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Trump refusing to even measure economic cost of climate change

Maldivian President Mohammed Nasheed signs a document calling on all countries to cut down their carbon dioxide emissions ahead of a major U.N. climate change conference in December in Copenhagen in Girifushi, Maldives, 2009. Government ministers in scuba gear held an underwater meeting of the Maldives' Cabinet to highlight the threat global warming poses to the lowest-lying nation on earth. (AP Photo/Mohammed Seeneen)

How much are the damaging impacts of climate change costing our economy?

Even as some of America’s top economists and scientists are seeking a precise answer — amid a growing realization that the toll is being significantly underestimated — the Trump administration is signaling that it has no intention to find out.

Worse still, the White House may be poised to order government officials to ignore that calculus altogether in making environmental policy.

In business, ignoring the long term is not only risky but also foolhardy. And it’s no way to run a country.


A rather opaque term of art — ”the social cost of carbon” — has come to define the price tag we ascribe to the economic damage inflicted by the far-flung ravages of climate change. The phrase refers to the cost climate change imposes on society — hence the “social” cost. The contributing factors include droughts, wildfires, ”sunny day floods” caused by rising ocean tides, and an array of extreme weather events that destroy lives and property, as well as lost productivity and agricultural output.

To measure that cost, experts began in 2009 assigning a monetary value to the emission of every ton of carbon dioxide, the primary pollutant that fuels dangerous climate change. The federal government uses this figure to calculate the cost-benefit analysis for a variety of environmental rules.

Today, that value is set at $41 per ton of carbon pollution spewed into our atmosphere. Let’s do the math. Last year alone, the nation’s power plants pumped 2.1 billion tons of carbon pollution into our atmosphere, accounting for 38 percent of the U.S. carbon footprint. At $41 a ton, that comes to more than $73.8 billion in economic costs.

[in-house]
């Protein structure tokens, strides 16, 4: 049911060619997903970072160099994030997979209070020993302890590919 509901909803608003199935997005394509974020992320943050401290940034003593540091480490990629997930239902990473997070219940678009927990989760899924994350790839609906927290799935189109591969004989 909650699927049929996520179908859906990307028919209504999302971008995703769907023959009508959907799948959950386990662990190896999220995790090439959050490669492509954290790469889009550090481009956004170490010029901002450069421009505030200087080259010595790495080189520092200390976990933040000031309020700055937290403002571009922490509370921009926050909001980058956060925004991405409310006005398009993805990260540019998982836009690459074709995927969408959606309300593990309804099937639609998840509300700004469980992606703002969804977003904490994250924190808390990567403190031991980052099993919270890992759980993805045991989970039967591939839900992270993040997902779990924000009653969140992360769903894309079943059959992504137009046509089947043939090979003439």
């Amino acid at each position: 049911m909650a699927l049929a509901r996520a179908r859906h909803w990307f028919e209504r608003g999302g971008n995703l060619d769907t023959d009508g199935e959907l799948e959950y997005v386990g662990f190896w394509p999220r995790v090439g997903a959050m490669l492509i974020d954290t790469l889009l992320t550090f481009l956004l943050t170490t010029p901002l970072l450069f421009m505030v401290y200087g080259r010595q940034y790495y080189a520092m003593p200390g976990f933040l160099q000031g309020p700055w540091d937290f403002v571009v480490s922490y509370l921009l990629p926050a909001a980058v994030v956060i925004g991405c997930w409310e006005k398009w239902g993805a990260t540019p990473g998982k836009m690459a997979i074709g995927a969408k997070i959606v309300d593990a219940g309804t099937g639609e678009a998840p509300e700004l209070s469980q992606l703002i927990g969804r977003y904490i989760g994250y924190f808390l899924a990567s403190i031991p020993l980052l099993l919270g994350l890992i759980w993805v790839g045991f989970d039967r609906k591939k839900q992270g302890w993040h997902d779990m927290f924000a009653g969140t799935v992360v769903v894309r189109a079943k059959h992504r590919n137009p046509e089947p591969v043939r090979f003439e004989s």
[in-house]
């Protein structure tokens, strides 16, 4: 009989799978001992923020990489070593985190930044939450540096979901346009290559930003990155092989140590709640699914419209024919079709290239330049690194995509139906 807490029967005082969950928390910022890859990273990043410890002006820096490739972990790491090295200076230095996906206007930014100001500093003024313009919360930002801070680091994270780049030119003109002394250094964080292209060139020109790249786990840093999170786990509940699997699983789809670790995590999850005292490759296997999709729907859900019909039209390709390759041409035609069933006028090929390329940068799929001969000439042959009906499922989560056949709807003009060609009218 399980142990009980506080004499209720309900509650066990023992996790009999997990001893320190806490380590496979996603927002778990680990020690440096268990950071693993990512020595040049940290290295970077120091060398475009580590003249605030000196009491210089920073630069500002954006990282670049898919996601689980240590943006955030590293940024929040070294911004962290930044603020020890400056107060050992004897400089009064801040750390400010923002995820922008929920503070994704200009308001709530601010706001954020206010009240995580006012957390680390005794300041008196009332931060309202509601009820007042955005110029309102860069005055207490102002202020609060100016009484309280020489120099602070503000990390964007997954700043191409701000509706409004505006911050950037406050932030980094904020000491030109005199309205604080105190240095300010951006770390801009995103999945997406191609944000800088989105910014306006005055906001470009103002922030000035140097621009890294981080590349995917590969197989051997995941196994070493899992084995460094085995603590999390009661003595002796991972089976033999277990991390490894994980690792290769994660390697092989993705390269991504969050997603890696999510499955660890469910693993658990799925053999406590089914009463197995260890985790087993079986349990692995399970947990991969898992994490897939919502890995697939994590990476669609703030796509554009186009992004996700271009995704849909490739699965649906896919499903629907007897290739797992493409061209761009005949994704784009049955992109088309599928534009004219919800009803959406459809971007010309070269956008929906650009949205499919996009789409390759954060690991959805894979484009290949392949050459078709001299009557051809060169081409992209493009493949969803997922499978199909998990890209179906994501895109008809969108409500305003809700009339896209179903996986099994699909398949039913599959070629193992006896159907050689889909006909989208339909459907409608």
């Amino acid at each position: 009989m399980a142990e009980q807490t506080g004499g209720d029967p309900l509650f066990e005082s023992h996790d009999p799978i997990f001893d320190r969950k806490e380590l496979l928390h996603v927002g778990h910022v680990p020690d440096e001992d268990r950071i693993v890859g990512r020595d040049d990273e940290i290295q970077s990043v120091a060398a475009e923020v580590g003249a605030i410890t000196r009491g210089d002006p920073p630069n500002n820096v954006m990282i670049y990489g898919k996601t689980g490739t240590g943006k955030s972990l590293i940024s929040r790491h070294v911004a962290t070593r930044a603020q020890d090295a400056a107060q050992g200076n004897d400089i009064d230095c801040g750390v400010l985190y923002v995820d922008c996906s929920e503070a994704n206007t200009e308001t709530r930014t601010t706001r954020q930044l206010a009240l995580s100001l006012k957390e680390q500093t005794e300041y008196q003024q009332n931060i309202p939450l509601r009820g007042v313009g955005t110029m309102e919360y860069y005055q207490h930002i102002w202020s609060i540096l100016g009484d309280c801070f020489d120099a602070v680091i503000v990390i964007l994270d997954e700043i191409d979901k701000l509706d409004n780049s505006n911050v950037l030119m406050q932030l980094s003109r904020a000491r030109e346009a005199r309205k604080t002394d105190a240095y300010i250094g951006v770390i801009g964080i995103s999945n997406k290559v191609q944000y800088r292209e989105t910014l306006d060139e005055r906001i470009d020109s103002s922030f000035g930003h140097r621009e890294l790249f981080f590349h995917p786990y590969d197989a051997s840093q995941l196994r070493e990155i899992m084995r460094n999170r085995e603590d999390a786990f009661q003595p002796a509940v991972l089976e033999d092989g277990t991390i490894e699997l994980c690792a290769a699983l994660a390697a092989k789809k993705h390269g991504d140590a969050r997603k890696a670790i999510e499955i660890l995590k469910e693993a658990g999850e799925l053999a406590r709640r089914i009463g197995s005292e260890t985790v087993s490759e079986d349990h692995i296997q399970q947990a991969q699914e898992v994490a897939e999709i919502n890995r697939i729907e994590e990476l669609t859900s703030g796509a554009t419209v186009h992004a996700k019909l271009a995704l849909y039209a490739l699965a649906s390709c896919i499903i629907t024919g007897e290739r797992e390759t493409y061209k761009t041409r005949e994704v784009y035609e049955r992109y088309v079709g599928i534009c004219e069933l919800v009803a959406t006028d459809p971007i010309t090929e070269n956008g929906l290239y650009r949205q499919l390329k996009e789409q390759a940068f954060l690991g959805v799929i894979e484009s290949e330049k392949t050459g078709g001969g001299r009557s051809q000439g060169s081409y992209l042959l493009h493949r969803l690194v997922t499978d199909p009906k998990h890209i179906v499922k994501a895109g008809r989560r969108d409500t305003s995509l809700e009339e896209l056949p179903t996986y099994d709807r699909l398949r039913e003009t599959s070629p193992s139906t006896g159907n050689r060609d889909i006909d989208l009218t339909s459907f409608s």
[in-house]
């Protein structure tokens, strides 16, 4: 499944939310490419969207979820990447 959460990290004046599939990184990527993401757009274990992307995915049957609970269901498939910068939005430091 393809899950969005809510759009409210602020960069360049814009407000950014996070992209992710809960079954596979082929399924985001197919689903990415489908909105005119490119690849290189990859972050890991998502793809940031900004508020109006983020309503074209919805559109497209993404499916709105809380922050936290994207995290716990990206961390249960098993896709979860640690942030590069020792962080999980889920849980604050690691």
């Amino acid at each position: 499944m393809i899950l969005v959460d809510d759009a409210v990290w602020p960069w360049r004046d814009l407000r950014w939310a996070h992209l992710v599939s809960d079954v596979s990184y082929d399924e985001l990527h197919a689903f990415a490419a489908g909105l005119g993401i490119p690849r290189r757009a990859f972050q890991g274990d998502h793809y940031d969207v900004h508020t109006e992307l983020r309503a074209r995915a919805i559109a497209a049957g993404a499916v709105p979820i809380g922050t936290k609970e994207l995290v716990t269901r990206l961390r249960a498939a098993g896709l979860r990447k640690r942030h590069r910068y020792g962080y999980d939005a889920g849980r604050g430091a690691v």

But that figure fails to fully capture the true cost of greenhouse gas emissions, and a December report by the National Academy of Sciences recommended a major update to how we calculate the social cost of carbon. One indication that the current number is being underestimated is a National Oceanic and Atmospheric Administration report that said just 15 extreme weather events last year cost our economy more than $200 billion. In 2012, the federal government spent nearly $100 billion to respond to Superstorm Sandy and other similar disasters.

As Sen. Brian Schatz, D-Hawaii, said during a Senate Banking Committee hearing on Feb. 14: ”Climate change is real and it’s not merely an ecological issue or a political issue, but an economic one.”

Yet Thomas Pyle, a fossil fuel industry lobbyist who led President Trump’s transition team at the Department of Energy, issued a memo after the election declaring an intention to either lower the assigned price tag on the cost of carbon or eliminating its use entirely.

But ignoring the economic costs of climate change, accompanied by inaction, will not make them go away. Rather, that head-in-the-sand attitude will end up costing us, our children and future generations trillions of dollars.

According to Jason Channell, global head of the alternative energy and “cleantech” research program at Citigroup, “Costs in terms of lost GDP from not acting on climate change can be $44 trillion dollars by the time we get to 2060.’’

We now know that 2016 was the hottest year globally since records-keeping began in 1880. And according to NASA, the 10 warmest years on record, with the exception of 1998, have occurred since 2000.

The planet is telling us — in every way it knows how — to get on with the task of slowing, stopping and reversing climate change before it’s too late.

The evidence is quite tangible. Arctic sea ice last year shrunk to its second-lowest level ever. A record annual increase of carbon dioxide in the atmosphere was recorded at NOAA’s Mauna Loa Observatory in Hawaii during 2015 — the largest year-to-year increase in 56 years. The largest die-off of corals was recently observed on Australia’s Green Barrier Reef due to warmer water.

It’s long past time to take swift and decisive action to curb our carbon pollution. And the very least we should do is conduct an honest appraisal of the costs of inaction. But the Trump administration wants to block even that.

Maybe that’s because climate change’s true economic costs create an iron-clad case for action.

Susan Casey-Lefkowitz is the chief program officer at the Natural Resources Defense Council.

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